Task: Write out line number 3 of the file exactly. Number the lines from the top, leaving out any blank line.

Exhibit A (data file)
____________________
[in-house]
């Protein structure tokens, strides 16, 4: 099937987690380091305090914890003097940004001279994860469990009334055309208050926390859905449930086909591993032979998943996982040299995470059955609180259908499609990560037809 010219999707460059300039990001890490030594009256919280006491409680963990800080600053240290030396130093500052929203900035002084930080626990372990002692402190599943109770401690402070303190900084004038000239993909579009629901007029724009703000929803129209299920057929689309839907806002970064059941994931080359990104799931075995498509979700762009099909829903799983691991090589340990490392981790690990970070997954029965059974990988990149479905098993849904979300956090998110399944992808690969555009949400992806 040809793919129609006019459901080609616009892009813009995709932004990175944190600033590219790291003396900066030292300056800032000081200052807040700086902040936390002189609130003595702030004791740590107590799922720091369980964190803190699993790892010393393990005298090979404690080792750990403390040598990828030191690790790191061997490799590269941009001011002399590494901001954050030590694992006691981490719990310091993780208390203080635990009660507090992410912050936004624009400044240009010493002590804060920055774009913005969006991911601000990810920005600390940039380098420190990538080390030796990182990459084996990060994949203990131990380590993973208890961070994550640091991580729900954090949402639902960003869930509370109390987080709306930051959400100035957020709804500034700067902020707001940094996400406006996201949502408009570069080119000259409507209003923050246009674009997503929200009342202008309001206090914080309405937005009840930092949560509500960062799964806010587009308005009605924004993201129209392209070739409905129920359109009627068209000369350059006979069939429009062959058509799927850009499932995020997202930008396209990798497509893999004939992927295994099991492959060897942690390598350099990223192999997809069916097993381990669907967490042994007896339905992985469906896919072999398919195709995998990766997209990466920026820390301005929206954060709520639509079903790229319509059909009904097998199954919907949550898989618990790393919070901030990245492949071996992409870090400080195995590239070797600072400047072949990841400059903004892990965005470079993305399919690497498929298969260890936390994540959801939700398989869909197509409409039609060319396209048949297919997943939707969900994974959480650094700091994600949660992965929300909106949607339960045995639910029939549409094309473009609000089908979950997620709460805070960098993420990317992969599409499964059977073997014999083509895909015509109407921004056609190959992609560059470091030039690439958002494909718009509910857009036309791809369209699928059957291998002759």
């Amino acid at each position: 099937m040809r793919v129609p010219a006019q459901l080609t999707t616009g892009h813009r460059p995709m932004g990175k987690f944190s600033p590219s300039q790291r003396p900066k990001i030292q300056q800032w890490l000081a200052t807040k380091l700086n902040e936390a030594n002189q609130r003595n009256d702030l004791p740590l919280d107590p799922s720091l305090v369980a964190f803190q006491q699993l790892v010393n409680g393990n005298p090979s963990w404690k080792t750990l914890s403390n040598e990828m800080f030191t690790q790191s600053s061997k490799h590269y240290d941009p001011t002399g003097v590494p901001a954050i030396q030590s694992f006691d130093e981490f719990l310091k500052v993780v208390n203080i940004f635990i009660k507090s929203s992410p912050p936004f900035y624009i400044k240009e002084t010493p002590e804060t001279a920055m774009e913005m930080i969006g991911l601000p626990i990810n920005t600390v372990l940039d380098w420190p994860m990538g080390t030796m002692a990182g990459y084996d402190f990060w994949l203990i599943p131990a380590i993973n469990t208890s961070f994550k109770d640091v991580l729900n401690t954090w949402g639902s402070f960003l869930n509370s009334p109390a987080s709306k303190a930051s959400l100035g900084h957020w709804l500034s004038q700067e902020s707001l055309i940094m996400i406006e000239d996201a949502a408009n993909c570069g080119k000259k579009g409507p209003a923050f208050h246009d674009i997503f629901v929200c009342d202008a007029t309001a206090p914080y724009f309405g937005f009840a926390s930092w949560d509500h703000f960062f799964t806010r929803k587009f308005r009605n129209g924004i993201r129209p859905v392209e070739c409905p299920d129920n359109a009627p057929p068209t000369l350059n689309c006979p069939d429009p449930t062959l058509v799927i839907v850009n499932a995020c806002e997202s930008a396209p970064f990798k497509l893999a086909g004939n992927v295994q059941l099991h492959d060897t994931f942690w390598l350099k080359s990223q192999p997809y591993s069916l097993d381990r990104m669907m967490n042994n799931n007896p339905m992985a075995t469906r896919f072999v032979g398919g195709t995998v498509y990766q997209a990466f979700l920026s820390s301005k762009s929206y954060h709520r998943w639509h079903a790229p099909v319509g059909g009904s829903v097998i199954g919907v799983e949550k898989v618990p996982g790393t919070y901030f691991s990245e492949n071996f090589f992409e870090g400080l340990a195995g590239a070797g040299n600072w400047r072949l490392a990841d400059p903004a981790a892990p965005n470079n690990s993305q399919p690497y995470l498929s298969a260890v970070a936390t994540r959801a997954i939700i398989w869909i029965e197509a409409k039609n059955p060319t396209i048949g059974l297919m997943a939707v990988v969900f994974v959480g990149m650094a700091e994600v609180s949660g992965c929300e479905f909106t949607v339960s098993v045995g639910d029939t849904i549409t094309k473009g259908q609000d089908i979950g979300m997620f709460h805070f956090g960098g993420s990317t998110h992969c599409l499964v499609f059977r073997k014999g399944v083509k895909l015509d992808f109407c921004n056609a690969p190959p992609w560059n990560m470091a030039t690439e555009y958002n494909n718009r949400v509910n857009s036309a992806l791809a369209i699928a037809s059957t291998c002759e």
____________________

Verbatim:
């Amino acid at each position: 099937m040809r793919v129609p010219a006019q459901l080609t999707t616009g892009h813009r460059p995709m932004g990175k987690f944190s600033p590219s300039q790291r003396p900066k990001i030292q300056q800032w890490l000081a200052t807040k380091l700086n902040e936390a030594n002189q609130r003595n009256d702030l004791p740590l919280d107590p799922s720091l305090v369980a964190f803190q006491q699993l790892v010393n409680g393990n005298p090979s963990w404690k080792t750990l914890s403390n040598e990828m800080f030191t690790q790191s600053s061997k490799h590269y240290d941009p001011t002399g003097v590494p901001a954050i030396q030590s694992f006691d130093e981490f719990l310091k500052v993780v208390n203080i940004f635990i009660k507090s929203s992410p912050p936004f900035y624009i400044k240009e002084t010493p002590e804060t001279a920055m774009e913005m930080i969006g991911l601000p626990i990810n920005t600390v372990l940039d380098w420190p994860m990538g080390t030796m002692a990182g990459y084996d402190f990060w994949l203990i599943p131990a380590i993973n469990t208890s961070f994550k109770d640091v991580l729900n401690t954090w949402g639902s402070f960003l869930n509370s009334p109390a987080s709306k303190a930051s959400l100035g900084h957020w709804l500034s004038q700067e902020s707001l055309i940094m996400i406006e000239d996201a949502a408009n993909c570069g080119k000259k579009g409507p209003a923050f208050h246009d674009i997503f629901v929200c009342d202008a007029t309001a206090p914080y724009f309405g937005f009840a926390s930092w949560d509500h703000f960062f799964t806010r929803k587009f308005r009605n129209g924004i993201r129209p859905v392209e070739c409905p299920d129920n359109a009627p057929p068209t000369l350059n689309c006979p069939d429009p449930t062959l058509v799927i839907v850009n499932a995020c806002e997202s930008a396209p970064f990798k497509l893999a086909g004939n992927v295994q059941l099991h492959d060897t994931f942690w390598l350099k080359s990223q192999p997809y591993s069916l097993d381990r990104m669907m967490n042994n799931n007896p339905m992985a075995t469906r896919f072999v032979g398919g195709t995998v498509y990766q997209a990466f979700l920026s820390s301005k762009s929206y954060h709520r998943w639509h079903a790229p099909v319509g059909g009904s829903v097998i199954g919907v799983e949550k898989v618990p996982g790393t919070y901030f691991s990245e492949n071996f090589f992409e870090g400080l340990a195995g590239a070797g040299n600072w400047r072949l490392a990841d400059p903004a981790a892990p965005n470079n690990s993305q399919p690497y995470l498929s298969a260890v970070a936390t994540r959801a997954i939700i398989w869909i029965e197509a409409k039609n059955p060319t396209i048949g059974l297919m997943a939707v990988v969900f994974v959480g990149m650094a700091e994600v609180s949660g992965c929300e479905f909106t949607v339960s098993v045995g639910d029939t849904i549409t094309k473009g259908q609000d089908i979950g979300m997620f709460h805070f956090g960098g993420s990317t998110h992969c599409l499964v499609f059977r073997k014999g399944v083509k895909l015509d992808f109407c921004n056609a690969p190959p992609w560059n990560m470091a030039t690439e555009y958002n494909n718009r949400v509910n857009s036309a992806l791809a369209i699928a037809s059957t291998c002759e």